• Despite being the victim of a crime, Noongar woman Keennan Dickie was arrested for unpaid fines by WA Police. (NITV/ Rangi Hirini)Source: NITV/ Rangi Hirini
An Aboriginal woman was seriously injured in a violent robbery. Instead of taking her statement, police arrested her for unpaid fines.
Rangi Hirini

24 Sep 2019 - 8:50 PM  UPDATED 24 Sep 2019 - 8:50 PM

An Aboriginal woman – left with a broken rib sustained in a violent robbery over the weekend - feared she would die in custody when WA police jailed her for unpaid fines.

Keennan Courtney Dickey, 34, was only released from jail through the #FreethePeople crowdfunding campaign run by Sisters Inside’s Debbie Kilroy, who were able to pay her fines. Her treatment has led to further pressure for the WA government to change the laws that disproportionately target Aboriginal women.

Ms Dickey had been hospitalised on Saturday night with a broken rib after she was robbed by two men who stole her money and phone in Perth.

After the attack, Ms Dickie sought refuge at McDonald's in the Perth suburb of Innaloo, where workers called the police and an ambulance for help. She was then taken to the hospital and was told she had a broken rib.

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The women feared imprisonment because Western Australia jails people for unpaid fines.

While at the hospital, police from the Scarborough station had notified Ms Dickie that she had outstanding fines, which they advised her to deal with in coming days. But when she went to a different station – Mirrarbooka – the next morning to give a statement, she was instead arrested.

“I thought the officer was coming out to take my statement but instead he arrested me for the fines,” Ms Dickie told NITV News.

“I was terrified, I had never been arrested or gone to jail before.”

An injured Ms Dickie was placed in the back of a paddy wagon, where she was transported 35 kilometres south to Melaleuca Remand and Reintegration Facility in Canning Vale.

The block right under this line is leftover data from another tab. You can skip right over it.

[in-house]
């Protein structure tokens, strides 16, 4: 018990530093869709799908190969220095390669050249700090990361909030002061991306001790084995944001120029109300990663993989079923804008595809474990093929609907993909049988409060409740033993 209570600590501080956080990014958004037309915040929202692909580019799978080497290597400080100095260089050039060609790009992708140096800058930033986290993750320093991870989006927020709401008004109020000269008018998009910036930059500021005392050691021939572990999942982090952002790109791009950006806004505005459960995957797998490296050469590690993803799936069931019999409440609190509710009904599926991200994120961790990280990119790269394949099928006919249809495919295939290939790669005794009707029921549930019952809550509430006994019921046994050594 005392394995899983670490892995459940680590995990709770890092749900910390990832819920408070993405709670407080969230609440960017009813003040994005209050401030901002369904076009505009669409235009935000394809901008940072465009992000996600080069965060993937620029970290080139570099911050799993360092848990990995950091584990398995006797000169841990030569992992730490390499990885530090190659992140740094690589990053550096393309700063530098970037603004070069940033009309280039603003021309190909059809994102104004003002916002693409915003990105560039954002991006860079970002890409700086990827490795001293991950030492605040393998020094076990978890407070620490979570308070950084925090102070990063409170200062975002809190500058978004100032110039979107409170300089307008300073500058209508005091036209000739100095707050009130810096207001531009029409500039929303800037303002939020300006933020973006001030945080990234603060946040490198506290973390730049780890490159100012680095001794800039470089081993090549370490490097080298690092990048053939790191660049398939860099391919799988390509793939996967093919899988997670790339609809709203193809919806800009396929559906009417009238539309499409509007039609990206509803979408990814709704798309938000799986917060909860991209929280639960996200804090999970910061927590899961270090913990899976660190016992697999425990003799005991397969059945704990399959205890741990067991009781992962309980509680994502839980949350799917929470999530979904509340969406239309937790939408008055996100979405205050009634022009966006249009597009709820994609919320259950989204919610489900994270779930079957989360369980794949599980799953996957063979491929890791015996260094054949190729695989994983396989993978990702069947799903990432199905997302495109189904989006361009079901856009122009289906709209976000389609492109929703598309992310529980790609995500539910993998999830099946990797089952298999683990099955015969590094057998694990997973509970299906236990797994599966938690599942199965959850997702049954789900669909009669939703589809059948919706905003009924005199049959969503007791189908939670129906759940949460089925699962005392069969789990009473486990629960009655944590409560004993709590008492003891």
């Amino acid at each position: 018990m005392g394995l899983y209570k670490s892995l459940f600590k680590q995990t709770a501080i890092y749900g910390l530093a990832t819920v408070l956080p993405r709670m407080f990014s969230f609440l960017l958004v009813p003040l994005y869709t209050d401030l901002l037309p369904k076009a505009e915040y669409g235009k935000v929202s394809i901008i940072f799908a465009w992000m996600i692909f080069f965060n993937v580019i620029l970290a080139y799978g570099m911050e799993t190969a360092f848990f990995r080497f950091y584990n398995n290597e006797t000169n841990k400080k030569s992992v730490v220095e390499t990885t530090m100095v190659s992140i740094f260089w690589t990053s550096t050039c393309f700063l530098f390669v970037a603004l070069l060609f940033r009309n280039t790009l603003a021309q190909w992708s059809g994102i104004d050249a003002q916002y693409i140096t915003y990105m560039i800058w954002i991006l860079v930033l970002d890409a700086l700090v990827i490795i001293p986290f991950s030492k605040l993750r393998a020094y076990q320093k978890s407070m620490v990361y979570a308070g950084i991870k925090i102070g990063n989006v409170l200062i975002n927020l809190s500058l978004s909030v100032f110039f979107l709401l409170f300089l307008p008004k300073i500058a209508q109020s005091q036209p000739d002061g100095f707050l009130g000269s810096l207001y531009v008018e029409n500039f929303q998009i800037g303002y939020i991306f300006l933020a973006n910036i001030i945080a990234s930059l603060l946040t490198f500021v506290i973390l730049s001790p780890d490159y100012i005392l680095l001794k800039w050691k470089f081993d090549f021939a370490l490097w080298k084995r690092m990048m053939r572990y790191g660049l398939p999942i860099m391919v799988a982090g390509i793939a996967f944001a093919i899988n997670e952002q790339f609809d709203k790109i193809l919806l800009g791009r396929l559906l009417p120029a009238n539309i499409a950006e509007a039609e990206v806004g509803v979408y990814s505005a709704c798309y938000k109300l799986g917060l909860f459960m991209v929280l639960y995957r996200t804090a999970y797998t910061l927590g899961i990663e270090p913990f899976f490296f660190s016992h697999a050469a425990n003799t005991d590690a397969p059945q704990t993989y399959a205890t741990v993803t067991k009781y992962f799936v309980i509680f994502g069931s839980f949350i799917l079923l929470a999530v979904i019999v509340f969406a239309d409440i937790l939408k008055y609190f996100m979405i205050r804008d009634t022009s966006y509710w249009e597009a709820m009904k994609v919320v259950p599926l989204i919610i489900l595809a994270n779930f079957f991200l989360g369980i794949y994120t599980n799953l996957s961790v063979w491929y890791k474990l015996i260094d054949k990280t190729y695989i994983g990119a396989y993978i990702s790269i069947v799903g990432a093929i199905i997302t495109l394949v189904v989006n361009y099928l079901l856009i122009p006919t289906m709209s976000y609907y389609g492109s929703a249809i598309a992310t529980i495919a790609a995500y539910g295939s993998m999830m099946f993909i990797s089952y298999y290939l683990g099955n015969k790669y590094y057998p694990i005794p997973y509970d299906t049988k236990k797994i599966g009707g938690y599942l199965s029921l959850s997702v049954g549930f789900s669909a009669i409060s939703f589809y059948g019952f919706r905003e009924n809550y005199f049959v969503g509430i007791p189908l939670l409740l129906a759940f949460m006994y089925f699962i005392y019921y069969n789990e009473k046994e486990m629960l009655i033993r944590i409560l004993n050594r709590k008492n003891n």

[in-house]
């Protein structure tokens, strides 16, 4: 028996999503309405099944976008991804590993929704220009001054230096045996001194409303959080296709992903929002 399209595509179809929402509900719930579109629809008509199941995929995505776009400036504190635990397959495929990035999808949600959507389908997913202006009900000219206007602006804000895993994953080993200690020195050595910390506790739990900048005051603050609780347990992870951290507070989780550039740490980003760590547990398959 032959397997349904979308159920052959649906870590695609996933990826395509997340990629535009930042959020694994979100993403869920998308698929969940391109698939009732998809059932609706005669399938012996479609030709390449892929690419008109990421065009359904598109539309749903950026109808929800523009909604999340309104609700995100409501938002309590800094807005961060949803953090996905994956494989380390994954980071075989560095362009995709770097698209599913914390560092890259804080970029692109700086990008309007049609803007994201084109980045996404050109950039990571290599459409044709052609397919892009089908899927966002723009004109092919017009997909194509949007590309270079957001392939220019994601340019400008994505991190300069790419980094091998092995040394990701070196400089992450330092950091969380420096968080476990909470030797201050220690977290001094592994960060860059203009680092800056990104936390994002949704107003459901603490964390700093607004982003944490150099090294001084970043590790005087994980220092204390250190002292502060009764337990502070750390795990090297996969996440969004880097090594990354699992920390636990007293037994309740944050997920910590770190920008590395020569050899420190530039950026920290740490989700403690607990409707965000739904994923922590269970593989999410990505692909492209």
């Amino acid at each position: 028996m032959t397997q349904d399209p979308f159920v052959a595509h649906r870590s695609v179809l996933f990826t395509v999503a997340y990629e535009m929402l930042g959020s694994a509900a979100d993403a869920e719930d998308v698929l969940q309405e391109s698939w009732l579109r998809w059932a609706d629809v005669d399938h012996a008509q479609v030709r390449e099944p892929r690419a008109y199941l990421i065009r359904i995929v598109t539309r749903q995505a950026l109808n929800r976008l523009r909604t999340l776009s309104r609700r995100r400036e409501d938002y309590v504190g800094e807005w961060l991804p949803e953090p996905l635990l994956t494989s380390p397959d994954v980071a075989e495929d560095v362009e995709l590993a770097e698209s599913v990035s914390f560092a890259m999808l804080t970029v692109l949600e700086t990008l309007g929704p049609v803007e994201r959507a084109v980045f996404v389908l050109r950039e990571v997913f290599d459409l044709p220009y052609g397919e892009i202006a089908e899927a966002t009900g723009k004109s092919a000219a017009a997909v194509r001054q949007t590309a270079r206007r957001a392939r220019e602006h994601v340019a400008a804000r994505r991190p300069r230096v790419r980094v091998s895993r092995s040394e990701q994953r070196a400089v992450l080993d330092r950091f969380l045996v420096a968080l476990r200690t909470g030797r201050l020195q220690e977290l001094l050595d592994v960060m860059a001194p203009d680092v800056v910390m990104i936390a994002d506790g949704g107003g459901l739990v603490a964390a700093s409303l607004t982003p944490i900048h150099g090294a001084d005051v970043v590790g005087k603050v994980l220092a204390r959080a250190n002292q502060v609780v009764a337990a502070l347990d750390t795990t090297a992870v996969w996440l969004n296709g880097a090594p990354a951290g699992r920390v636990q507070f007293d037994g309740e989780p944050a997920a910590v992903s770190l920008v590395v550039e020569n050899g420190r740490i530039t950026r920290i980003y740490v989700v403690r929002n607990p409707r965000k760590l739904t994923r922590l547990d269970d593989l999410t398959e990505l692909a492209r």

“I had never been so scared in my entire life,” she said.

“I was in so much pain because I had never been hit by anyone before. My ribs were hurting. I was so scared, and I couldn’t help but think of the case with Ms Dhu because they were so similar.”

The death in custody of Yamatji woman Ms Dhu, who died in police custody after being picked up for unpaid fines in 2014, had brought national attention to the issue. Ms Dhu died in agony after her pain, which stemmed from an infection from a broken rib, was repeatedly ignored by police and health workers.

In Western Australia under the Fines, Penalties and Infringement Notices Enforcement Act 1994 (WA), if a person defaults on a payment arrangement, an arrest warrant is issued and they are detained at a rate of $250 per day until the fine is 'paid off'.

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Ms Dickie had $750 of unpaid traffic fines ranging from unpaid speeding tickets to fines from transport officers for failure to show her health care card. She had asked to pay off her fines through community service but was told only court-issued fines are eligible for community service.

Lawyer Debbie Kilroy told NITV News the Melaleuca facility had rung her on Sunday afternoon to help assist a woman with unpaid fines.

The Sisters Inside CEO said she is ‘horrified’ that the West Australian government still had not changed their laws.

“The time has come to change the laws for Aboriginal women, Aboriginal men, for Aboriginal people and other West Australians so they don’t be incarcerated because of poverty,” Ms Kilroy said.

“Aboriginal women are fearful to go to the police for assistance, so they’re actually being violated, so when will this be taken seriously?”

The most recent figures show their Free the People campaign has raised over $440'000 and helped free 20 women from prison. They have paid off fines for an additional 117 people.

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On Monday, state Attorney General, John Quigley told ABC Perth radio he'll be introducing legislation "within weeks".

"What we want to introduce is legislations similar to Queensland and New South Wales, where the enforcement of fines by imprisonment does not exist," Mr Quigley said.

"There will be working development orders, where community groups will register with the Department of Justice as supervising groups and people coming in for community work will be registered and audited," he said.

Mr Quigley said there will also be the option to take payments from people's incomes, bank accounts or welfare payments.

Ms Dickie said there is no excuse for the delays to introducing the amended fine default laws.

“I’m completely biased but I don’t think it's acceptable at all, I’d be interested in their reasoning behind delaying it for as long as they have, especially when you think about the deaths that have occurred in custody while people have been held for fines because its just money that’s outstanding.”

NITV News has reached out to the Attorney General and was told an introduce for the fines is 'imminent'.